I don’t talk about user interface design much because it’s not my forté. I’m all for people working within their core strengths and then hiring them when needed on a project-by-project basis (if the designs aren’t already provided).

But when it comes to working with WordPress administration screens, there’s a difference, right?

I’m on the mindset that because the WordPress administration area has a consistent look and feel, then anything that’s built to work within the administration screen (such as a settings screen) should look as close to the core UI as possible.

Not everyone agrees, and it’s evident by the vast array of plugins that are available. But that’s my position on it.

Periodically, I’m asked how I structure the UIs of projects when they need administration screens and how I map them to files within the project.

So I thought I’d take a simple example and break it down in this short post.

Building WordPress Administration Screens

For this post, I’m going to keep it simple. That is, the screen is going to consist of the bare minimum of controls that usually make up an administration screen.

That is:

  • Messaging (success, errors, or notices),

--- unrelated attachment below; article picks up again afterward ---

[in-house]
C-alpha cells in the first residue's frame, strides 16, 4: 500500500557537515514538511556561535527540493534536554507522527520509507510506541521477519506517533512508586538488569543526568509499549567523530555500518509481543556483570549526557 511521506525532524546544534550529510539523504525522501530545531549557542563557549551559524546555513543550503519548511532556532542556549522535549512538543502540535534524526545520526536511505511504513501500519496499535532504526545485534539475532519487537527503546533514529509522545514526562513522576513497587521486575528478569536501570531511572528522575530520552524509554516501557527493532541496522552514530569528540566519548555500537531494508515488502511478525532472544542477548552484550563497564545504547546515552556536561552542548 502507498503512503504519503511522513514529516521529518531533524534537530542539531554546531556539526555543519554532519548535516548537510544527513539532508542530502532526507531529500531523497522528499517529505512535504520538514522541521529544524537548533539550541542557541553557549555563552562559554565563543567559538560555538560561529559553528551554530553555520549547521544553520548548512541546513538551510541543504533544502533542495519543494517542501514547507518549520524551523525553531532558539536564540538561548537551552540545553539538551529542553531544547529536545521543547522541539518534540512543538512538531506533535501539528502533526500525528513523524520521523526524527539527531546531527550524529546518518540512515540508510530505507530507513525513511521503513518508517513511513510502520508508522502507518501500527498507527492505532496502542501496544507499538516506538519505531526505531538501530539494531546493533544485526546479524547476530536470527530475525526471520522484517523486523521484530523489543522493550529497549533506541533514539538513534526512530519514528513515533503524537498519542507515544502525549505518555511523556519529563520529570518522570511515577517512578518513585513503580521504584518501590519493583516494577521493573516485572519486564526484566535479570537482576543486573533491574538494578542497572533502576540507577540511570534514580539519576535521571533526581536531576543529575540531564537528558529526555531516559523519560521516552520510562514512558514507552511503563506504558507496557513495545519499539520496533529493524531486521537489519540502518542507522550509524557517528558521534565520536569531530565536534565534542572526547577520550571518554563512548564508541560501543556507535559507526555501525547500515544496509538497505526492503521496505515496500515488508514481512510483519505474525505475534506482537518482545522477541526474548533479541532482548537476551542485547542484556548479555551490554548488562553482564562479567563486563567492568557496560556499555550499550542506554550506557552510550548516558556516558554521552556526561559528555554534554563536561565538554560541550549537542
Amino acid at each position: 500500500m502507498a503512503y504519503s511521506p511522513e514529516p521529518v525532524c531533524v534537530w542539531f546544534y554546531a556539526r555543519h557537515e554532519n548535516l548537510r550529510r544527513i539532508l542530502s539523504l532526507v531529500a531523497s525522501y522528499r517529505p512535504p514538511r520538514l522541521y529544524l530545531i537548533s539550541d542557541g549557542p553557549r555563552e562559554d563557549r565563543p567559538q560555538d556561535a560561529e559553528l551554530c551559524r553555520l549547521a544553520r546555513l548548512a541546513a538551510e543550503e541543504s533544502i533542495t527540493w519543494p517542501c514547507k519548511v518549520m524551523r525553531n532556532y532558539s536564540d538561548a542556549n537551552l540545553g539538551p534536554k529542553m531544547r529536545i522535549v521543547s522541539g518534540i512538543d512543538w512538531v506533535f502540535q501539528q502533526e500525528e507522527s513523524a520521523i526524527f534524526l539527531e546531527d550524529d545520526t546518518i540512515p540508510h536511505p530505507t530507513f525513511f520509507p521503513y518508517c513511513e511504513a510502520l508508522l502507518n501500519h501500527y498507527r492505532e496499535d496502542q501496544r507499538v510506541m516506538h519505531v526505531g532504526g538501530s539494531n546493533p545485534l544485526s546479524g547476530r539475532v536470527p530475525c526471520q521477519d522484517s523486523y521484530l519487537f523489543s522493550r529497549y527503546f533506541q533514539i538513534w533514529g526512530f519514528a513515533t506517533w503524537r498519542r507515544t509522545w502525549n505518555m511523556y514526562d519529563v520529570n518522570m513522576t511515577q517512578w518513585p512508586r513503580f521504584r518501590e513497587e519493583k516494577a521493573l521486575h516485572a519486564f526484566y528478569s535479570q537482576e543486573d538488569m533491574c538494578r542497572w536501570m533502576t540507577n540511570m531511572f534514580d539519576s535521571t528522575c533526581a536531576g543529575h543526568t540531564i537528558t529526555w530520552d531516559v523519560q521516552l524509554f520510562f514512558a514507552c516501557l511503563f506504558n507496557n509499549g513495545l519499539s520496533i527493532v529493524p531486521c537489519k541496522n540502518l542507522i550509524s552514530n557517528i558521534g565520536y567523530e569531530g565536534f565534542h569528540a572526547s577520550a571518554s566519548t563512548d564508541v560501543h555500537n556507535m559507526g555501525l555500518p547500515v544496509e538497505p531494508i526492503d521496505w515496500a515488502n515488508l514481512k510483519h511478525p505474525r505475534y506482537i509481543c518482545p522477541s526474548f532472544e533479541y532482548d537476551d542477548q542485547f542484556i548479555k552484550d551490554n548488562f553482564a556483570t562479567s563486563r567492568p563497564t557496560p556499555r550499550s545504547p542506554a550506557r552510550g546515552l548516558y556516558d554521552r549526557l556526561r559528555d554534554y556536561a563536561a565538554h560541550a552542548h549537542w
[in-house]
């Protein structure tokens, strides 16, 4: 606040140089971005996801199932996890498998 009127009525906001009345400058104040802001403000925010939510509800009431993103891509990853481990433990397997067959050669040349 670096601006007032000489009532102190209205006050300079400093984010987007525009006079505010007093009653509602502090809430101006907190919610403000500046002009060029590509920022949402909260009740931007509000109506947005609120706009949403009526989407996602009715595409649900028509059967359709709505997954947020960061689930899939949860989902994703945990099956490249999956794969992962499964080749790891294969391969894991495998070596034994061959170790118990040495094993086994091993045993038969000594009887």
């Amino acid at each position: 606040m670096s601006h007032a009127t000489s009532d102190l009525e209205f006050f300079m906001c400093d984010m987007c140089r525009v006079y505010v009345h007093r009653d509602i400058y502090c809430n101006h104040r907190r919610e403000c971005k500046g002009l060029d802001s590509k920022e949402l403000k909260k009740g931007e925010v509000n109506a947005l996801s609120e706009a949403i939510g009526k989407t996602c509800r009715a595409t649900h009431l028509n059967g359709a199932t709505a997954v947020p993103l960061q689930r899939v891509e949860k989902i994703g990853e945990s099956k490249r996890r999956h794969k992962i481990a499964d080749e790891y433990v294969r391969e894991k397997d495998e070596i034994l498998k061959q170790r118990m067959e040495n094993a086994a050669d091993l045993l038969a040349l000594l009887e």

• Headings and content
  • Input controls
  • Nonce fields

You can get slightly more complicated with tabs, but the above will cover 99% of a basic settings screen. I’m not diving into the Settings API in this post (I’ve done a whole series on that before).

Instead, this is purely about a way to organize files so that they are maintainable throughout the lifetime of a project,

Breaking It Down

Before looking at how the files are organized and used, I want to sketch out how I normally conceptualize what I see on the screen working on this part of a project.

WordPress Administration Screens: A Conceptual Model

As you can see, all of the areas above are covered. But how these map to files is a little bit different. Case in point, the directory structure looks something like this:

WordPress Administration Screens: File Organization

Now, depending on how you’re implementing your solution will depend on how these screens are displayed.

That is, sometimes using settings_mesasages() is what you’ll use; other times, you may opt to manually use require_once as this all depends on how you’re building the solution.

It’s easy to argue there should be one way to do it, but as people’s demands for how they use WordPress changes, as do the requirements and implementation.

How Might the Code Look?

If you opt to step outside the Settings API and do your implementation, the markup may look something like this:

1. The Full UI

2. The Included Messaging

This Is Barebones

‘Note this does not include internationalization or other things that may be required in your project. It’s truly the bare minimum.

But, if nothing else, it gives an idea as to how you can take the files and put it together.